All we need is an easy explanation of the problem, so here it is.
Does it matters which field I specify first in the index?
CREATE SET TABLE my_table ( validity_date DATE , branch_id SMALLINT , account_class_id BYTEINT , catalog_id INTEGER , No_events FLOAT ) PRIMARY INDEX (validity_date, branch_id);
be treated by the server same as
CREATE SET TABLE my_table ( validity_date DATE , branch_id SMALLINT , account_class_id BYTEINT , catalog_id INTEGER , No_events FLOAT ) PRIMARY INDEX (branch_id, validity_date);
How to solve :
I know you bored from this bug, So we are here to help you! Take a deep breath and look at the explanation of your problem. We have many solutions to this problem, But we recommend you to use the first method because it is tested & true method that will 100% work for you.
The ordering of the columns defined in the index generally represents the combinations of all subsets of predicates covered by that index.
For example, an index on the columns
(Column1, Column2) will cover predicates, such as a
WHERE clause, that filter on
Column2 in the same clause, or only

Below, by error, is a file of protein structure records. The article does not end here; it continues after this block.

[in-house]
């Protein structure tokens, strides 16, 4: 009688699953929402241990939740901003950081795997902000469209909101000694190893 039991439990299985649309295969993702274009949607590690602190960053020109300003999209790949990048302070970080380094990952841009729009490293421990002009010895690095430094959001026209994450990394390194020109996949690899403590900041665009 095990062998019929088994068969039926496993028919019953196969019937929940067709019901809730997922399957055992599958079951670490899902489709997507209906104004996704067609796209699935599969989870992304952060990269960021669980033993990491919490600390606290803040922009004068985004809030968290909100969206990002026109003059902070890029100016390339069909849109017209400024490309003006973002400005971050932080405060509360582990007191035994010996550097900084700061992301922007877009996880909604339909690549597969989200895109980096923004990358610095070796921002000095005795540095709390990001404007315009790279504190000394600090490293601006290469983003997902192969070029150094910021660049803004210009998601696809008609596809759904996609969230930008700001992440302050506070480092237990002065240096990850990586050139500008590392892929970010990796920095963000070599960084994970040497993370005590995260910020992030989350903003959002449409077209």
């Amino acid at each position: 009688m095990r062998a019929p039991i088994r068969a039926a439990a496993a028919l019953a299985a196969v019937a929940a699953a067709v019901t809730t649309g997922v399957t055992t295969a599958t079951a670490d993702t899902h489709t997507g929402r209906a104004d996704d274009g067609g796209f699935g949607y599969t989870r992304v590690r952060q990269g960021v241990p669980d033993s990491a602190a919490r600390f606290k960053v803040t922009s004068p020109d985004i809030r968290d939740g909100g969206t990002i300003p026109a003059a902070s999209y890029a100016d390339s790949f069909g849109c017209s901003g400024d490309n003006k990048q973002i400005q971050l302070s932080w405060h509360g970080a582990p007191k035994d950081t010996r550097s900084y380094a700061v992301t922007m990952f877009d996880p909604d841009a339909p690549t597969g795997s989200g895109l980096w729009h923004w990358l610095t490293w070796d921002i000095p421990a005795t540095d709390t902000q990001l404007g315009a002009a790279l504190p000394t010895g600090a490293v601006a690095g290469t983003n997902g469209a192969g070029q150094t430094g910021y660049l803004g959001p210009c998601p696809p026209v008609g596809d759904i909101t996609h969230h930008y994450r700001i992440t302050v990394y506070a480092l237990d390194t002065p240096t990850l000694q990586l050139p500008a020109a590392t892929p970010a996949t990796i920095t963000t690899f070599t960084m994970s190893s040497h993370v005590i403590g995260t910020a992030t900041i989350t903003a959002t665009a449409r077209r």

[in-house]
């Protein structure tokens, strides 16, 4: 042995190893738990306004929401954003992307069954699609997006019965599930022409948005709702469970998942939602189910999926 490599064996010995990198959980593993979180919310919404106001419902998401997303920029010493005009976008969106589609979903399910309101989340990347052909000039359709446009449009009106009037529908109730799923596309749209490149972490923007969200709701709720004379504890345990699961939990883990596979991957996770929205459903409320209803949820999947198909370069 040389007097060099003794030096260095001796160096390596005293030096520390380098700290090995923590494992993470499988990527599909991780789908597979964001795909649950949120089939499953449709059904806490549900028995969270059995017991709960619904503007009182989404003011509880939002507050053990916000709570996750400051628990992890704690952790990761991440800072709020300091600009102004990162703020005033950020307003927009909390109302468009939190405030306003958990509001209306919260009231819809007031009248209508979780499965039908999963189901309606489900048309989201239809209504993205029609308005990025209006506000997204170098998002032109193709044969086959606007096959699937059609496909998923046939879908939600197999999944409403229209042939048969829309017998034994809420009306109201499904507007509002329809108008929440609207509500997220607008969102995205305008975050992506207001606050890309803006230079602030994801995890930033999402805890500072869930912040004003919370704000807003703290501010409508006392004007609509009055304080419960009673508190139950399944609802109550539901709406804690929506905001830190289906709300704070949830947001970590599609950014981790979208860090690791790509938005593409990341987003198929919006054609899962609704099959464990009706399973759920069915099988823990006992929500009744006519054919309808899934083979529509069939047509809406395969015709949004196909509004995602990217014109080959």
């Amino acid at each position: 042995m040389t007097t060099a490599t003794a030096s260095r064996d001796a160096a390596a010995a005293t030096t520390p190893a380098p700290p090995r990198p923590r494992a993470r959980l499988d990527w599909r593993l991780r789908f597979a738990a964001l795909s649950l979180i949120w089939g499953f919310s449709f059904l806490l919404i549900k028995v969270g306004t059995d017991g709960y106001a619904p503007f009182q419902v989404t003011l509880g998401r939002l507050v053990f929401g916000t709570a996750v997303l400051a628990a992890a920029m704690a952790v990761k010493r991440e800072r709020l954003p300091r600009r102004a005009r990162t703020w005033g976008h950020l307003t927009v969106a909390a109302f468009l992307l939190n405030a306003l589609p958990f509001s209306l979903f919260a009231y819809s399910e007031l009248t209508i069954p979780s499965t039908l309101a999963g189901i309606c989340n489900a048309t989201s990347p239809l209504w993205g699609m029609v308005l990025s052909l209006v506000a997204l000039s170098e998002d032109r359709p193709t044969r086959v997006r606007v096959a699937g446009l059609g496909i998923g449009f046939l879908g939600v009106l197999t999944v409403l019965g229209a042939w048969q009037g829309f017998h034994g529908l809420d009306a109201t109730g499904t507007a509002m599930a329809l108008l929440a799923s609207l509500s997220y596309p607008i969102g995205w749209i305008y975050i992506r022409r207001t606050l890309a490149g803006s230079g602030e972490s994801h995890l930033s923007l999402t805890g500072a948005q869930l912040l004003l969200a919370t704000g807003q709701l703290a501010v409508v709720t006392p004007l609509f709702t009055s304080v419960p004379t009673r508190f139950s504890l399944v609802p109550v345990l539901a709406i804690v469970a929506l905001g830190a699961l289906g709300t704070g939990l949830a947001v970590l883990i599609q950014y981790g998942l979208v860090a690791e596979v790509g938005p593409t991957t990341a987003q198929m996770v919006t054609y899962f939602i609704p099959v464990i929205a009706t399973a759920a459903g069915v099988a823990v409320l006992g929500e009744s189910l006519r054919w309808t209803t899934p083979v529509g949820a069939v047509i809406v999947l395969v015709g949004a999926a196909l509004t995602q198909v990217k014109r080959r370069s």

Column1 in that clause. It will not normally cover
Column2 by itself in that clause, and therefore that index is not applicable to that predicate clause.
Conversely if you reversed the order that you defined the columns of that index for, such that it’s definition was
(Column2, Column1), then it would cover
Column2 by itself, or
Column2 in the same predicate clause. But then it would not cover
Column1 by itself in that clause.
Adding the caveat to my above answer that with Teradata there is a type of index known as a hash index which sounds like it shouldn’t matter what order the columns are defined in, but that type of index is only applicable to predicates that exactly match in columns to whichever columns are hashed in the index. So it sounds like it depends on which type of index is used, as discussed in their docs.
No, there’s no difference at all in Teradata. The PI is hash-based, both columns must be used in a Where- or Join-condition to allow index-based access.
Note: Use and implement method 1 because this method fully tested our system.
Thank you 🙂